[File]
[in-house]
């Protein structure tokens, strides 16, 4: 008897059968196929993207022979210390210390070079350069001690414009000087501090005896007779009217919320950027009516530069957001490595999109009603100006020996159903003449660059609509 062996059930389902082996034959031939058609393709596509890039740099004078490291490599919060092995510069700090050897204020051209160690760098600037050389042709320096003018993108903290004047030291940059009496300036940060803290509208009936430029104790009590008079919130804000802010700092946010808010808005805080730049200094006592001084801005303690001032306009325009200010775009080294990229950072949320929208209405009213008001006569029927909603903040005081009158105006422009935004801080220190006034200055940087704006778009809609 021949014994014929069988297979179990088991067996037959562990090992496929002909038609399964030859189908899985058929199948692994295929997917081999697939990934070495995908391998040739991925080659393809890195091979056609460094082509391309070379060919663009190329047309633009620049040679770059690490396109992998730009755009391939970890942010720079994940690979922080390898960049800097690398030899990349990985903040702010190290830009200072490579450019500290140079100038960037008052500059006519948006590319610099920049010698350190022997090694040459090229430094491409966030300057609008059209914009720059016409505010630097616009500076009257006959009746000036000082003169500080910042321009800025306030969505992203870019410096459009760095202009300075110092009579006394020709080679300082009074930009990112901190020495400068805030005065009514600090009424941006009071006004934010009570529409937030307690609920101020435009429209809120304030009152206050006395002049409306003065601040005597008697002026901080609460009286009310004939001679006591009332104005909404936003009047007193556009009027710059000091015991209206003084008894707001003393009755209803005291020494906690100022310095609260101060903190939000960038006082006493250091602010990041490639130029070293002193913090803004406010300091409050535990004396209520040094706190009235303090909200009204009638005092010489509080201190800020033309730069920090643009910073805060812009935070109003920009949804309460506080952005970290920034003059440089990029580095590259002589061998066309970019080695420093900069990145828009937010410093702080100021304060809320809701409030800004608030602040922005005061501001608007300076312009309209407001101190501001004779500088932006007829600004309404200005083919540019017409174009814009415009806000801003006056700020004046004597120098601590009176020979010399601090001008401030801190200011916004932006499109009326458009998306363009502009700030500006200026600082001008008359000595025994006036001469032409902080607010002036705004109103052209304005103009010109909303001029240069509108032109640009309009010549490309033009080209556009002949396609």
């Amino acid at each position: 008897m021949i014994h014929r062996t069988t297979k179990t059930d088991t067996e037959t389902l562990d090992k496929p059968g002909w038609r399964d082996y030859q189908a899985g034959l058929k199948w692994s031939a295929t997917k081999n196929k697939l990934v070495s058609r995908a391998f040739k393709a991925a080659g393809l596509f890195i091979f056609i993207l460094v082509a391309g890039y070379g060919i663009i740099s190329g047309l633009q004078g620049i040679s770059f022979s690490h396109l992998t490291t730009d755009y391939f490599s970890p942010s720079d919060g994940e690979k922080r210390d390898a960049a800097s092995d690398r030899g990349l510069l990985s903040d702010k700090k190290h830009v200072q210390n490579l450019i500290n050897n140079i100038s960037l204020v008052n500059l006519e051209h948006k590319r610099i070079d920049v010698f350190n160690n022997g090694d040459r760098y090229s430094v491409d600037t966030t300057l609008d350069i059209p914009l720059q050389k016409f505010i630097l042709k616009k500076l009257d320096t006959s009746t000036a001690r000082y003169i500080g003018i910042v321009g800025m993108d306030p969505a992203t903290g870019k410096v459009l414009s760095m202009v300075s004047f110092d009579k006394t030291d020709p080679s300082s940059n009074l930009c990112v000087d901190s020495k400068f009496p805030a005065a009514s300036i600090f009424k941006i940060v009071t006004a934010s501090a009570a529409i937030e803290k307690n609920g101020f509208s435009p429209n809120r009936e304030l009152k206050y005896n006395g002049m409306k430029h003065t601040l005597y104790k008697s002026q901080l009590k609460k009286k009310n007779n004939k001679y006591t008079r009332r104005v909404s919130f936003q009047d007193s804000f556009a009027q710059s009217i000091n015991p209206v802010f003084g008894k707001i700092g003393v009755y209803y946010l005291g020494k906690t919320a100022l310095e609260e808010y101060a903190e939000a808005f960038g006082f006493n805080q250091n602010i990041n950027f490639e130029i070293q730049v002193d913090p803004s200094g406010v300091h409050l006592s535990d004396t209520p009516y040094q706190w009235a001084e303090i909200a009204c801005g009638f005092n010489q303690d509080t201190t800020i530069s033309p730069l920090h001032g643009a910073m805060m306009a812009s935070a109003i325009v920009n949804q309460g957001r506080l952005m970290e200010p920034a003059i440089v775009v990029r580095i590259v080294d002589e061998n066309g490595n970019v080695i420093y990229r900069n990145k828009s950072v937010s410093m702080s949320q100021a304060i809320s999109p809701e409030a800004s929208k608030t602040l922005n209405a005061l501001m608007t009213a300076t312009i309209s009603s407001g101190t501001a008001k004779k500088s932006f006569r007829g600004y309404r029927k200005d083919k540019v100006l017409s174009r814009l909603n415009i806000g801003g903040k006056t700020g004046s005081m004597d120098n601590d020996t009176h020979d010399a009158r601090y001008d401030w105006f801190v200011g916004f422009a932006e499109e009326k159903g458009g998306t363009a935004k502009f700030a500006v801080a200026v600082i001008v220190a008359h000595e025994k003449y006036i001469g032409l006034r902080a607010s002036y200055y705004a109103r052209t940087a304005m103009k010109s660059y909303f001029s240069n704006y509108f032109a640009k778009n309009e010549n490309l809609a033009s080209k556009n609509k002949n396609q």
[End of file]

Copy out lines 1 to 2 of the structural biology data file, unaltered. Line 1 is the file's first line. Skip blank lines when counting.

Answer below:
[in-house]
């Protein structure tokens, strides 16, 4: 008897059968196929993207022979210390210390070079350069001690414009000087501090005896007779009217919320950027009516530069957001490595999109009603100006020996159903003449660059609509 062996059930389902082996034959031939058609393709596509890039740099004078490291490599919060092995510069700090050897204020051209160690760098600037050389042709320096003018993108903290004047030291940059009496300036940060803290509208009936430029104790009590008079919130804000802010700092946010808010808005805080730049200094006592001084801005303690001032306009325009200010775009080294990229950072949320929208209405009213008001006569029927909603903040005081009158105006422009935004801080220190006034200055940087704006778009809609 021949014994014929069988297979179990088991067996037959562990090992496929002909038609399964030859189908899985058929199948692994295929997917081999697939990934070495995908391998040739991925080659393809890195091979056609460094082509391309070379060919663009190329047309633009620049040679770059690490396109992998730009755009391939970890942010720079994940690979922080390898960049800097690398030899990349990985903040702010190290830009200072490579450019500290140079100038960037008052500059006519948006590319610099920049010698350190022997090694040459090229430094491409966030300057609008059209914009720059016409505010630097616009500076009257006959009746000036000082003169500080910042321009800025306030969505992203870019410096459009760095202009300075110092009579006394020709080679300082009074930009990112901190020495400068805030005065009514600090009424941006009071006004934010009570529409937030307690609920101020435009429209809120304030009152206050006395002049409306003065601040005597008697002026901080609460009286009310004939001679006591009332104005909404936003009047007193556009009027710059000091015991209206003084008894707001003393009755209803005291020494906690100022310095609260101060903190939000960038006082006493250091602010990041490639130029070293002193913090803004406010300091409050535990004396209520040094706190009235303090909200009204009638005092010489509080201190800020033309730069920090643009910073805060812009935070109003920009949804309460506080952005970290920034003059440089990029580095590259002589061998066309970019080695420093900069990145828009937010410093702080100021304060809320809701409030800004608030602040922005005061501001608007300076312009309209407001101190501001004779500088932006007829600004309404200005083919540019017409174009814009415009806000801003006056700020004046004597120098601590009176020979010399601090001008401030801190200011916004932006499109009326458009998306363009502009700030500006200026600082001008008359000595025994006036001469032409902080607010002036705004109103052209304005103009010109909303001029240069509108032109640009309009010549490309033009080209556009002949396609």